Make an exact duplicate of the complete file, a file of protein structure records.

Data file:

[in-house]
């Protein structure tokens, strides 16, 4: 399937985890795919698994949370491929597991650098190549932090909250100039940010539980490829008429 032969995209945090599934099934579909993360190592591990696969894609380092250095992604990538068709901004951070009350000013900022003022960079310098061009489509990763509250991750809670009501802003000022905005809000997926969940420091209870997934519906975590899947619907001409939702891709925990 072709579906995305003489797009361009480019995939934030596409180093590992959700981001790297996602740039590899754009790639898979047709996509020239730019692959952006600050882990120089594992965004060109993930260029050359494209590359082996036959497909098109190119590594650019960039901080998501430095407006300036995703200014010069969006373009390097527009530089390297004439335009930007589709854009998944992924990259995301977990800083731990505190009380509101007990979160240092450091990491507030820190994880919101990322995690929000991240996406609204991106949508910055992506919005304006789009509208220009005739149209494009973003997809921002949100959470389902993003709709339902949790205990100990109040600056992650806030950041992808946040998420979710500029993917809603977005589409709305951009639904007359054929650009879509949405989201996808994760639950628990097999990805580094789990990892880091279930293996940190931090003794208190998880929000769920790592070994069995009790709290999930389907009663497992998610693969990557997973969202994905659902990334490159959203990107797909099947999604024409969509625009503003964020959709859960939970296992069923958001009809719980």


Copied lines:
[in-house]
């Protein structure tokens, strides 16, 4: 399937985890795919698994949370491929597991650098190549932090909250100039940010539980490829008429 032969995209945090599934099934579909993360190592591990696969894609380092250095992604990538068709901004951070009350000013900022003022960079310098061009489509990763509250991750809670009501802003000022905005809000997926969940420091209870997934519906975590899947619907001409939702891709925990 072709579906995305003489797009361009480019995939934030596409180093590992959700981001790297996602740039590899754009790639898979047709996509020239730019692959952006600050882990120089594992965004060109993930260029050359494209590359082996036959497909098109190119590594650019960039901080998501430095407006300036995703200014010069969006373009390097527009530089390297004439335009930007589709854009998944992924990259995301977990800083731990505190009380509101007990979160240092450091990491507030820190994880919101990322995690929000991240996406609204991106949508910055992506919005304006789009509208220009005739149209494009973003997809921002949100959470389902993003709709339902949790205990100990109040600056992650806030950041992808946040998420979710500029993917809603977005589409709305951009639904007359054929650009879509949405989201996808994760639950628990097999990805580094789990990892880091279930293996940190931090003794208190998880929000769920790592070994069995009790709290999930389907009663497992998610693969990557997973969202994905659902990334490159959203990107797909099947999604024409969509625009503003964020959709859960939970296992069923958001009809719980």